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Fabricating Shelley

 MPost |  2015-01-09 22:23:33.0  |  New Delhi

Fabricating Shelley

Mathur set up the Textile Division at NIFT, New Delhi in 1993 and has been teaching there ever since. Having been a Design Educationist for so many years and having  in-depth knowledge of various textiles, she has put together.

The collection of art works has a multi-pronged approach to art and design, where traditional crafts of tie-dye, felt making, embroidery,  appliqué and patch-work, tufted carpet weaving, Persian soumak weaving have been used in an innovative ways.


Shelley wrote this poem in Florence, Italy, in 1890, on a day when there were dark clouds and lightening in the sky, and a terrible storm burst upon the earth in the evening. Nature seemed to be symbolic of the troubled times that man was going through, in this atmosphere of suffering, gloom, darkness, despair and utter hopelessness, came the poem Ode to the West Wind opening a door to a new world, kindling a ray of hope, assuring men that all was not lost, Spring will follow Winter, light will follow darkness.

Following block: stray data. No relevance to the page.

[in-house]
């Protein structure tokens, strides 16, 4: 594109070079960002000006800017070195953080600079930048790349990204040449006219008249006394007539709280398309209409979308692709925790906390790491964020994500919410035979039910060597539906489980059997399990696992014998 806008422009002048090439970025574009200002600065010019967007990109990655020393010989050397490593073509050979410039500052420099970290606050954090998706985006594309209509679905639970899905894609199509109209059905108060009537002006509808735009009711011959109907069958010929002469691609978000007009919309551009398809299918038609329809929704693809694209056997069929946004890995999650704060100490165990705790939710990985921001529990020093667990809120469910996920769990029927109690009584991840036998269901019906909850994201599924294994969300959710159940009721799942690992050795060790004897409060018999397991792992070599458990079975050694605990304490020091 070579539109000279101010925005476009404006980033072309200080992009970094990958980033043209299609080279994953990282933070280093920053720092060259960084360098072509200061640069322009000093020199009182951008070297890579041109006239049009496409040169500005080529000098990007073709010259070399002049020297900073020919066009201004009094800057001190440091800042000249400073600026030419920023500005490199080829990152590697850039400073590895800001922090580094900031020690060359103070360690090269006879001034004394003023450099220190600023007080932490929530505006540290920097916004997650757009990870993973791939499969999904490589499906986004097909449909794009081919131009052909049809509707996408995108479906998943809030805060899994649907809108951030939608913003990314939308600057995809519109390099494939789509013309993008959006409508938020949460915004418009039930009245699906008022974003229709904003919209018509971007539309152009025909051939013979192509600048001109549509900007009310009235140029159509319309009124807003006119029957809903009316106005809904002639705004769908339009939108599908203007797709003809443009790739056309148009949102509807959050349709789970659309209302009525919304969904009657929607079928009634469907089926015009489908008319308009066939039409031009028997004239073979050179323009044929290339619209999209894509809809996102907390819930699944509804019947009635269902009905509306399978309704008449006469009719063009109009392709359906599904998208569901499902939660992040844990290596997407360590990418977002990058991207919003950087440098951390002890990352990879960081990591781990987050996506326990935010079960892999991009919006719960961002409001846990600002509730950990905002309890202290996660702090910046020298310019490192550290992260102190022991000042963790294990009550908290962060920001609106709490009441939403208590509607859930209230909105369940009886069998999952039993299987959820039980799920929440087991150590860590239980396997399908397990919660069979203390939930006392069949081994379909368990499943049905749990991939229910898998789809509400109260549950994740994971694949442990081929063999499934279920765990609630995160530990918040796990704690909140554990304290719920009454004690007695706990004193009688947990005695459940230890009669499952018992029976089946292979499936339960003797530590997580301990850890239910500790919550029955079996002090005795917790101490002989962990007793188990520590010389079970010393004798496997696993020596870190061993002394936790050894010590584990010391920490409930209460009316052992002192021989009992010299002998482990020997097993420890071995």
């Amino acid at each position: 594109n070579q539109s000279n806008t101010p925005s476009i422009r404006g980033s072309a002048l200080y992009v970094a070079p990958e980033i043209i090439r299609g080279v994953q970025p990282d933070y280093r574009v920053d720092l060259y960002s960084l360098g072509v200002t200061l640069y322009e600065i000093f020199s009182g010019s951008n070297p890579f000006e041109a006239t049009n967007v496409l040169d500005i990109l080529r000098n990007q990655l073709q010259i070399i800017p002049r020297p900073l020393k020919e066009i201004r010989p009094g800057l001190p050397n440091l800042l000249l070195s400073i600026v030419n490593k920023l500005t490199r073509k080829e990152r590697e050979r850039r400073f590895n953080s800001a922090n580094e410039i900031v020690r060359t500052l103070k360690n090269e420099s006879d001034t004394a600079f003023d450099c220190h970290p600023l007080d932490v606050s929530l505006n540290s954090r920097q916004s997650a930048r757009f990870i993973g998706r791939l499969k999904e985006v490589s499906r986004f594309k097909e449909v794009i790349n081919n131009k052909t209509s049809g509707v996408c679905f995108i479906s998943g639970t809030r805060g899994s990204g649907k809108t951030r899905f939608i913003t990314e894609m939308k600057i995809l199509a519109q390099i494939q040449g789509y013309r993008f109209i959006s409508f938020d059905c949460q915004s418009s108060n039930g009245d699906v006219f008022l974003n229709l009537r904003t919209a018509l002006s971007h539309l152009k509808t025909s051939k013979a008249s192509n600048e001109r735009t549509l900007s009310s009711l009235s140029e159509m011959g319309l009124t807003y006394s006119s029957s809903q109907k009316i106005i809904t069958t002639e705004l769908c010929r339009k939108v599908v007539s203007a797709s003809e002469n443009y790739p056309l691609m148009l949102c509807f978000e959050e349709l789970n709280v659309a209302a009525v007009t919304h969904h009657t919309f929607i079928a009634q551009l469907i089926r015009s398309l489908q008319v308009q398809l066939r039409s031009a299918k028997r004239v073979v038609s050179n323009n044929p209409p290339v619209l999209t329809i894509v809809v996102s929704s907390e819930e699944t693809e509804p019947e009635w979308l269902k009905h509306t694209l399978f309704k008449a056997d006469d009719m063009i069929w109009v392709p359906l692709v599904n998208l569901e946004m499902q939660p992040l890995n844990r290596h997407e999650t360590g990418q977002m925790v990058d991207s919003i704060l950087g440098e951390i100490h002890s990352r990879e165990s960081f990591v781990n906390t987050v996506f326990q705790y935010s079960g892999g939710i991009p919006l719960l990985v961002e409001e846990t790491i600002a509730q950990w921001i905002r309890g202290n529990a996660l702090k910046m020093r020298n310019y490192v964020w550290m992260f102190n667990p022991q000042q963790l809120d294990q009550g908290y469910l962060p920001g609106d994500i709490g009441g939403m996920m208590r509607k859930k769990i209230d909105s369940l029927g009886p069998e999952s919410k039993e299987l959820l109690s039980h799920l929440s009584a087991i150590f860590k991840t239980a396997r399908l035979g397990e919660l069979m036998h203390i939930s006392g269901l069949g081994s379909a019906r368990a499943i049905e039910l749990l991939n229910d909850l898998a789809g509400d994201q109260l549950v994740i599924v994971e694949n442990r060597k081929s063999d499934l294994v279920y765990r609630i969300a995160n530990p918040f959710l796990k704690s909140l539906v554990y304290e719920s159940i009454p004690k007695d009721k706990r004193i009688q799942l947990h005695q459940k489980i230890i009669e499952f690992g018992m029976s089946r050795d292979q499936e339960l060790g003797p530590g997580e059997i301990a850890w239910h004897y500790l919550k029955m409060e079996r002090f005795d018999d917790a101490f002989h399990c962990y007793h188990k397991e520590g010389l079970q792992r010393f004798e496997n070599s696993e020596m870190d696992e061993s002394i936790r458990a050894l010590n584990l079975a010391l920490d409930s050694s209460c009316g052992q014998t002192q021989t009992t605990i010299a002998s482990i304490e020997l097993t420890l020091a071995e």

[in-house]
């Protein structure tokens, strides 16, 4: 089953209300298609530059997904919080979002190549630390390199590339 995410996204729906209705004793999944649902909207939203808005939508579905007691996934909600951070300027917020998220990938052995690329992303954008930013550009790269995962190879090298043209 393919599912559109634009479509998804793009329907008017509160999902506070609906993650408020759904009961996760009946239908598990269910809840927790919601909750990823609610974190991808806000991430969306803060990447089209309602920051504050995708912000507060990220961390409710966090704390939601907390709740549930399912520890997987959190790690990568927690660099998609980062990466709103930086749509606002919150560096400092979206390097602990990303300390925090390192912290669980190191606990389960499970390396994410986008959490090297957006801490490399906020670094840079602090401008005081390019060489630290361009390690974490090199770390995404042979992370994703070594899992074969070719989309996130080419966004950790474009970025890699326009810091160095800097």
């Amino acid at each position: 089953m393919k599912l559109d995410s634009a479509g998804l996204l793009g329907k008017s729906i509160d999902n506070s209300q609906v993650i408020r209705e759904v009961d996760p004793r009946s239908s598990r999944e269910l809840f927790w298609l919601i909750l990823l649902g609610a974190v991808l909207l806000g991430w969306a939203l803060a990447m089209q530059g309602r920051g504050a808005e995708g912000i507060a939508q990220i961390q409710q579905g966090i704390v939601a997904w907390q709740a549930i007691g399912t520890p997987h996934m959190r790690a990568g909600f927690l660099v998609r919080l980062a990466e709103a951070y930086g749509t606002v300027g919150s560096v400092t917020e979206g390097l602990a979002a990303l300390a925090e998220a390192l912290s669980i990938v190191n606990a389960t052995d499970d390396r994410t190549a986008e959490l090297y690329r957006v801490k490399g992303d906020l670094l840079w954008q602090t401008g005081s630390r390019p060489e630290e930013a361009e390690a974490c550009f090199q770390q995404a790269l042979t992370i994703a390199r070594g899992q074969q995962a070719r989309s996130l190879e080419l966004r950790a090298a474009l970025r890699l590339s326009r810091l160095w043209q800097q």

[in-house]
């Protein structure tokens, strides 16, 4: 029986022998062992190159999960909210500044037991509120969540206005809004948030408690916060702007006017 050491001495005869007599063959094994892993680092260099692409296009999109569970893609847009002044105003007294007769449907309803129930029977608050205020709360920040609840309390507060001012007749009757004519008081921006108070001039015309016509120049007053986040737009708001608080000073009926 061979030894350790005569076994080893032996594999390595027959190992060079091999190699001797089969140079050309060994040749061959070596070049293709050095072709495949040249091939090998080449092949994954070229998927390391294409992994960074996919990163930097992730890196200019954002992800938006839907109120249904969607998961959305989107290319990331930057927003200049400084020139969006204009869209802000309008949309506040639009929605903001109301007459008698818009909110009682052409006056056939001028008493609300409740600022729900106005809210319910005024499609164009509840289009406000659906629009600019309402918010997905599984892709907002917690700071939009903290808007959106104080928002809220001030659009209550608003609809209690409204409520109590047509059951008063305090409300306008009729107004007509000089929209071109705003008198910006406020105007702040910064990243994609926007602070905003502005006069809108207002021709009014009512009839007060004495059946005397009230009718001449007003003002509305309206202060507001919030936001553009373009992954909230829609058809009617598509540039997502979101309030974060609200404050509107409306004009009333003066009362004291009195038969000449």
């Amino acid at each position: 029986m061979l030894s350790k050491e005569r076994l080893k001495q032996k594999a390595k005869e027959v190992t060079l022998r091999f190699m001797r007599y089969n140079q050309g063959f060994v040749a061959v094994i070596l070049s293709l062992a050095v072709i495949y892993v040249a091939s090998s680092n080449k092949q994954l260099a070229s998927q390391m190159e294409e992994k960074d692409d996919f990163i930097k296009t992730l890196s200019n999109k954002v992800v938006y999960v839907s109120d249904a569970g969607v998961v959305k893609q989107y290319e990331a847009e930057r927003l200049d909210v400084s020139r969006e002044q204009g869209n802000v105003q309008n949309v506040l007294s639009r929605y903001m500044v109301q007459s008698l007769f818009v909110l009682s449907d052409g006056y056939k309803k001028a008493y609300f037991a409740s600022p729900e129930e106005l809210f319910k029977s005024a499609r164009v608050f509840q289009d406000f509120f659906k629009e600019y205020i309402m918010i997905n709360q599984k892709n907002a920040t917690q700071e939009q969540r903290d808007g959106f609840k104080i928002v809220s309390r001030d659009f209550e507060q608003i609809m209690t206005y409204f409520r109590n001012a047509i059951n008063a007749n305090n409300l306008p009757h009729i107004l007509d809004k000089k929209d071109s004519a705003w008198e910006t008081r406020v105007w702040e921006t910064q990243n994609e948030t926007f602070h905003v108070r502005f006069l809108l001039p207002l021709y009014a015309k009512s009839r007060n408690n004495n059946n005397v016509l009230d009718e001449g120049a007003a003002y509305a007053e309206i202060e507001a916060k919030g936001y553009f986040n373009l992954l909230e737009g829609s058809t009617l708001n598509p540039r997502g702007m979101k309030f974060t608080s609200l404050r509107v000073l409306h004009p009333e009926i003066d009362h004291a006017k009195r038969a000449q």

As the mighty, uncontrollable, tameless and swift and proud, West Wind sweeps across land, ocean and sky, there is a flood of superb images, intricately woven into each other.

For a visual artist and for a designer, such an abundance of beautiful, colourful, picturesque paradoxical images are a driving inspiration to further create new art works, to re-create new designs. 

The last line of the poem, “If winter comes can Spring be far behind?” opens a new vista to a world of peace and calm, cheer and joy, colour and light, freedom and hope.

“The words,  thoughts and images  that stirred my emotions and my imagination which led to the creation of my art works were the wind being a fierce spirit, swift, magical and uncontrollable by scenes where the sky is filled with clouds shed from the tangled boughs of heaven, a bare forest in autumn, morning dawn, dead leaves being driven to a wintery bed; colours of spring; the natural carpet of autumn leaves on the ground; leaves being blown off and torn with the powerful wind; leaves and flowers being tossed with the wind; butterflies and birds flying happily in spring; words like re-birth, rejuvenation, joy, growth, death and life, withered leaves and flowers, destruction, decay, hopelessness  and hope,” says Mathur.
 

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